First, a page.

Bake at 350 degrees F for 20- 30 minutes, until golden brown.

Easy Hand Pies/Turnovers

Incredibly Fancy Vegan Pumpkin-Sweet Potato Pecan Streusel Pie

This is for when a regular pumpkin pie won’t do. I’ve had people who hate pumpkin take a look at this pie and say, “Boy I wish I liked pumpkin pie, because that looks so good.” I won’t say that it will convert the haters—the pumpkin is not at all hidden here, if anything it’s emphasized. But I will say that the pumpkin and pecan both enhance each other: the candied pecans jazz up the pumpkin (which is sometimes bland) and the pumpkin tones down the somewhat sickly-sweetness that standard pecan pies are a bit prone to.

Pumpkin-Sweet Potato Pecan Streusel Pie
Pumpkin-Sweet Potato Pecan Pie

2 1/3 cups pumpkin puree (most of a 30 oz can)
1 cup peeled, diced and cooked sweet potato
1 12 oz package firm silken tofu
1 ¼ cup sugar or sweetener
2 ½ Tbsp cornstarch
2 tsp cinnamon
1 tsp ginger
½ tsp nutmeg
½ tsp cardamom
dash allspice
1 tsp vanilla
½ tsp coconut extract
¼ tsp salt

1 cup chopped pecans, plus 8 halves for garnish
2 Tbsp maple syrup (or sugar-free pancake syrup)
½ tsp cinnamon
dash salt

¾ cup whole wheat pastry flour
¼ cup ground pecans
1 tsp cinnamon
dash salt
¼ cup oil
½ vanilla
1-2 tbsp water
2 tbsp quick oats

1 pie crust (graham cracker or ginger snap crust works great)

Preheat oven to 350 degrees F.
Puree all the filling ingredients—you will need to do it in batches. Pour into crust and bake for 30 minutes.

Pumpkin-tofu filling

Meanwhile, stir together chopped pecans with syrup, cinnamon and salt. Make the streusel by whisking together flour, ground pecans, cinnamon, and salt. Drizzle in oil, vanilla, and water while tossing with fork until it looks like crumbly wet sand. Stir in oats.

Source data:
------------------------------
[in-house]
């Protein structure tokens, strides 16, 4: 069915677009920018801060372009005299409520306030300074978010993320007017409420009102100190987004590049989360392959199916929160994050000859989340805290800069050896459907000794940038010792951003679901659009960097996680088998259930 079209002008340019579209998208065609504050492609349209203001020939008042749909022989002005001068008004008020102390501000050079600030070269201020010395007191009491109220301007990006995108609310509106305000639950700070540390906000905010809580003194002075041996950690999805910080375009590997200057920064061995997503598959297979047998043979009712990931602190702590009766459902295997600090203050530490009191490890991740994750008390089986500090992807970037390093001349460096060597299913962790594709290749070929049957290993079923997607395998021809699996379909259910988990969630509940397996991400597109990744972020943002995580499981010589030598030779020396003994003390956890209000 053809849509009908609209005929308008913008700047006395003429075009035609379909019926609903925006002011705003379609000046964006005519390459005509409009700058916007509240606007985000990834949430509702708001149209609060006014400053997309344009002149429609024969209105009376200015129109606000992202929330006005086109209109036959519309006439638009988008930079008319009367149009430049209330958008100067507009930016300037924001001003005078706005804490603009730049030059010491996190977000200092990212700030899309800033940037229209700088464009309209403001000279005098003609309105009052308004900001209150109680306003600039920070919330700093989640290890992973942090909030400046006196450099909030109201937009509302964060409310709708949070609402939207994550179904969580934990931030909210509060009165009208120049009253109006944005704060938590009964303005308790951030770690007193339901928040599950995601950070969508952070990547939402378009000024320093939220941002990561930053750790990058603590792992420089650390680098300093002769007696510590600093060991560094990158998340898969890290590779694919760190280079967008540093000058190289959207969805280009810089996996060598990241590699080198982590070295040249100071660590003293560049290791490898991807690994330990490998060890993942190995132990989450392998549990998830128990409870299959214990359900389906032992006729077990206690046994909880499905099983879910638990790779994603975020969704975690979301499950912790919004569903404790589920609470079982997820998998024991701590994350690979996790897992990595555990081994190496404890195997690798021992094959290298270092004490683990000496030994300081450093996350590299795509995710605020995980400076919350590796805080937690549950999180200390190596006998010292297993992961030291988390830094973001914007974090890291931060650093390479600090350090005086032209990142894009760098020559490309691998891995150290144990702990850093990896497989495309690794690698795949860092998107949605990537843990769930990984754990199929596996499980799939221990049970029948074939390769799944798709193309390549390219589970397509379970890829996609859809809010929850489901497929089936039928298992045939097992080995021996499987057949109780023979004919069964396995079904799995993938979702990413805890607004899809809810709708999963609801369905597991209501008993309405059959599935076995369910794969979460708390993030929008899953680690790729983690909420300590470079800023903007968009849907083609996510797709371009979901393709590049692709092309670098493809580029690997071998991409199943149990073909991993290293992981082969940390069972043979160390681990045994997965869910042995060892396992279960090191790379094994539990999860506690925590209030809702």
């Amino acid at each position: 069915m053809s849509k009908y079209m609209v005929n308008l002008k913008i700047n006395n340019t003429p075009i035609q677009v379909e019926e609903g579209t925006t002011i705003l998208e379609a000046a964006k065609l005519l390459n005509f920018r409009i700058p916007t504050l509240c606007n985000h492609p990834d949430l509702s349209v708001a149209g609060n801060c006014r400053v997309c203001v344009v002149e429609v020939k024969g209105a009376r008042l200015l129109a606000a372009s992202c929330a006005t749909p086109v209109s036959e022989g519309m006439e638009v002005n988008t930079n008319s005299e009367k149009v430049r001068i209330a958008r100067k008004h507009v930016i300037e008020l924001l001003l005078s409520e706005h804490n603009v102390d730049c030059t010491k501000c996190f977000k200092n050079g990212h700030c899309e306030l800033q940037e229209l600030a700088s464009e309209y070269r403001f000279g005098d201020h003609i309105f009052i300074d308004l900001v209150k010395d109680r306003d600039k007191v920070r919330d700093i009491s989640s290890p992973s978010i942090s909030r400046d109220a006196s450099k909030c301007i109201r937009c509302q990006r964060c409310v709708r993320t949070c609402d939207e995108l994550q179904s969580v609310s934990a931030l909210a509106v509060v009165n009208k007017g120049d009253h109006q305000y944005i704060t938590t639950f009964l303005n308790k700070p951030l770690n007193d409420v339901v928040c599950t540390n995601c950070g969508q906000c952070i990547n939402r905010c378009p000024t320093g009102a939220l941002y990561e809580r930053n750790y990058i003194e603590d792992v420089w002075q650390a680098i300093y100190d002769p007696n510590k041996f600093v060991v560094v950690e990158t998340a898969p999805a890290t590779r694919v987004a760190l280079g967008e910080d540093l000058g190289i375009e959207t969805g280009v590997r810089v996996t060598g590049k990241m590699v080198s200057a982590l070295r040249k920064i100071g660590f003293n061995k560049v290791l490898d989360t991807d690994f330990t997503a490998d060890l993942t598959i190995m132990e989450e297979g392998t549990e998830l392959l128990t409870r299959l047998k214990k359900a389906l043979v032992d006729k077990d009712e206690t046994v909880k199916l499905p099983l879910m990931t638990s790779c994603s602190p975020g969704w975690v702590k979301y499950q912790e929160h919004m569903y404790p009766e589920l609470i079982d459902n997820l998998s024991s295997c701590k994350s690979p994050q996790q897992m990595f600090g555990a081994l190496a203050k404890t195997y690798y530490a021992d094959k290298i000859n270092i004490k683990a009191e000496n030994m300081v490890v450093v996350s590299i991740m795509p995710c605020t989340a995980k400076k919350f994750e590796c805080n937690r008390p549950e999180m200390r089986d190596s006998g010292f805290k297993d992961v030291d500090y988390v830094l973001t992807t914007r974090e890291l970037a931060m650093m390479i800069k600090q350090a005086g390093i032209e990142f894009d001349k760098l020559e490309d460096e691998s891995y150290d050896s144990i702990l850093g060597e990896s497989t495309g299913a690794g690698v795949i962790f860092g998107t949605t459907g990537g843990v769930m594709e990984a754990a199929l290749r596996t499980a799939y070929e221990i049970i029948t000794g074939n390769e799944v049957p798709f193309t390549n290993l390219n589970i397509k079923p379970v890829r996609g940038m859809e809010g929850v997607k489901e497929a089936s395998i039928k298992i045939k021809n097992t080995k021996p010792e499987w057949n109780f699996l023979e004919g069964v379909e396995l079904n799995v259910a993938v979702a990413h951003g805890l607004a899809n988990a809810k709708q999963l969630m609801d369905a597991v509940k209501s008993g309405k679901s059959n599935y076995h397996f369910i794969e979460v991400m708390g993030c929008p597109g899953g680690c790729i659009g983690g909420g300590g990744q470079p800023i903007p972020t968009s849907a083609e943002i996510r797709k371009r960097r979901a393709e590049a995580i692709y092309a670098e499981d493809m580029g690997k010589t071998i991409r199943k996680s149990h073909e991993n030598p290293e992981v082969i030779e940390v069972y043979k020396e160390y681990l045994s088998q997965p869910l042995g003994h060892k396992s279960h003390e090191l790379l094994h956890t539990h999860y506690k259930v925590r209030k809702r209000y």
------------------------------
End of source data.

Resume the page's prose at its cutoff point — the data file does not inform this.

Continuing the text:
After 30 minutes, pull out the pie. It should be somewhat firm and a little browned on top. Sprinkle the chopped maple pecans over the top, leaving a 1½-inch ring bare around the edge. Sprinkle the streusel over the ring around the edge of the pie. It’s fine if the streusel overlaps the pecans a little. Take the whole pecans, swirl them around in the residue of the chopped maple pecan bowl to coat them slightly. Arrange the whole pecans in a pretty pattern on the top of the pie. Bake for another 20-25 minutes.

Putting the pecan topping on (before the streusel is added)

Let cool at least a few hours before attempting to cut. Will store well for a couple days.

Variations:  You can of course leave off the pecan and streusel toppings for a plain pumpkin pie.

You could also make either a straight pumpkin or sweet potato pie instead of combining them. A butternut squash pie would be nice too.

Other nuts such as walnuts, hazelnuts or almonds could be used in place of the pecans.

Note: To cook a fresh pumpkin or squash for a pie:  cut it in half, scoop out the seeds and strings, and bake it cut side down for 45 –60 minutes at 350 degrees F, until it is easily pierced by a fork. Then just scoop the flesh out of the skin and run it through the blender. It may be a little bit runnier than the canned puree. You can compensate for this by adding an extra tablespoon or two of cornstarch or by reducing it—simmering the puree on the stovetop until it is thickened and concentrated.

By the way, not all pumpkins are equally suited to pie making. Small pumpkins often have better flavor than giant ones, which are watery. Some kinds are specially bred for sweetness and flavor, such as Sugar Pie Pumpkins. Others are bred for looks and size and are quite bland.  At the farmers market you can ask the vendor if a particular type is good for pies. You could also research particular varieties—there are a number of heirloom varieties that have their proponents.  Taste is subjective, though, so you might not agree with others’ opinions. It’s probably best to experiment for yourself.